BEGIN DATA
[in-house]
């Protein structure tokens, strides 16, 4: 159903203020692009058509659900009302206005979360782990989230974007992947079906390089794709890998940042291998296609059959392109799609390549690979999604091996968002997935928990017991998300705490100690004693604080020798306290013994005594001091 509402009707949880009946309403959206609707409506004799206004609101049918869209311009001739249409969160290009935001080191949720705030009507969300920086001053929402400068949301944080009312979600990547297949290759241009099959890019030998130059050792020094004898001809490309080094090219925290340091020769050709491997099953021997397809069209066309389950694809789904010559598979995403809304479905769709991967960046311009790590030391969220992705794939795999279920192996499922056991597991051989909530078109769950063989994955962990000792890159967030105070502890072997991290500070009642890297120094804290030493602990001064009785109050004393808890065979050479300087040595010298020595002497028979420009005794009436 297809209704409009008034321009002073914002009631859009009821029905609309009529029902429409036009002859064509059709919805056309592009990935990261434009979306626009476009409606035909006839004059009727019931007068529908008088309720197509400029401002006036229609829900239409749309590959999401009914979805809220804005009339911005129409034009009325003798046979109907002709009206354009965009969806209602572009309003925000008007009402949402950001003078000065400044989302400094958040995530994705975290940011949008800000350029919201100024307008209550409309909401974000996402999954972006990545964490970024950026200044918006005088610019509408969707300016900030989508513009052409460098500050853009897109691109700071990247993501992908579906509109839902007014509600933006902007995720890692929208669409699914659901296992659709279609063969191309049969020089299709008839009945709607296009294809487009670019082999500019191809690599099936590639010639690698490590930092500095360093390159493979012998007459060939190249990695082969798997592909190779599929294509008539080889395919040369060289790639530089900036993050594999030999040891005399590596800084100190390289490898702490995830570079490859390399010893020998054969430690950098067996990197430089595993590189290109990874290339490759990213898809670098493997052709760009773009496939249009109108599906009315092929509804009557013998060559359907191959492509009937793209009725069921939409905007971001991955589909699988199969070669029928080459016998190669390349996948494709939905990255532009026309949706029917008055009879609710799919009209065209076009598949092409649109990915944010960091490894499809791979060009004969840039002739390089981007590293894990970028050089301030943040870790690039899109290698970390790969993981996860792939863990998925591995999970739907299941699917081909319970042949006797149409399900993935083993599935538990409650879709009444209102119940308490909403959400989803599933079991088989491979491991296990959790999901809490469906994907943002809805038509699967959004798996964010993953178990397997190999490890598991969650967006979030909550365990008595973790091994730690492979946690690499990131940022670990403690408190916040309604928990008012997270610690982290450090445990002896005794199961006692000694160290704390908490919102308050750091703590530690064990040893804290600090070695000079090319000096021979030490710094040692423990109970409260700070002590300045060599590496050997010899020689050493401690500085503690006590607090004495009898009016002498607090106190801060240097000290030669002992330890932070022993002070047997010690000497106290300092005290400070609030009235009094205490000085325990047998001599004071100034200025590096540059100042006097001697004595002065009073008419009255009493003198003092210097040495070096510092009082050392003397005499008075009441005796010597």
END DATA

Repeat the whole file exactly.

[in-house]
């Protein structure tokens, strides 16, 4: 159903203020692009058509659900009302206005979360782990989230974007992947079906390089794709890998940042291998296609059959392109799609390549690979999604091996968002997935928990017991998300705490100690004693604080020798306290013994005594001091 509402009707949880009946309403959206609707409506004799206004609101049918869209311009001739249409969160290009935001080191949720705030009507969300920086001053929402400068949301944080009312979600990547297949290759241009099959890019030998130059050792020094004898001809490309080094090219925290340091020769050709491997099953021997397809069209066309389950694809789904010559598979995403809304479905769709991967960046311009790590030391969220992705794939795999279920192996499922056991597991051989909530078109769950063989994955962990000792890159967030105070502890072997991290500070009642890297120094804290030493602990001064009785109050004393808890065979050479300087040595010298020595002497028979420009005794009436 297809209704409009008034321009002073914002009631859009009821029905609309009529029902429409036009002859064509059709919805056309592009990935990261434009979306626009476009409606035909006839004059009727019931007068529908008088309720197509400029401002006036229609829900239409749309590959999401009914979805809220804005009339911005129409034009009325003798046979109907002709009206354009965009969806209602572009309003925000008007009402949402950001003078000065400044989302400094958040995530994705975290940011949008800000350029919201100024307008209550409309909401974000996402999954972006990545964490970024950026200044918006005088610019509408969707300016900030989508513009052409460098500050853009897109691109700071990247993501992908579906509109839902007014509600933006902007995720890692929208669409699914659901296992659709279609063969191309049969020089299709008839009945709607296009294809487009670019082999500019191809690599099936590639010639690698490590930092500095360093390159493979012998007459060939190249990695082969798997592909190779599929294509008539080889395919040369060289790639530089900036993050594999030999040891005399590596800084100190390289490898702490995830570079490859390399010893020998054969430690950098067996990197430089595993590189290109990874290339490759990213898809670098493997052709760009773009496939249009109108599906009315092929509804009557013998060559359907191959492509009937793209009725069921939409905007971001991955589909699988199969070669029928080459016998190669390349996948494709939905990255532009026309949706029917008055009879609710799919009209065209076009598949092409649109990915944010960091490894499809791979060009004969840039002739390089981007590293894990970028050089301030943040870790690039899109290698970390790969993981996860792939863990998925591995999970739907299941699917081909319970042949006797149409399900993935083993599935538990409650879709009444209102119940308490909403959400989803599933079991088989491979491991296990959790999901809490469906994907943002809805038509699967959004798996964010993953178990397997190999490890598991969650967006979030909550365990008595973790091994730690492979946690690499990131940022670990403690408190916040309604928990008012997270610690982290450090445990002896005794199961006692000694160290704390908490919102308050750091703590530690064990040893804290600090070695000079090319000096021979030490710094040692423990109970409260700070002590300045060599590496050997010899020689050493401690500085503690006590607090004495009898009016002498607090106190801060240097000290030669002992330890932070022993002070047997010690000497106290300092005290400070609030009235009094205490000085325990047998001599004071100034200025590096540059100042006097001697004595002065009073008419009255009493003198003092210097040495070096510092009082050392003397005499008075009441005796010597």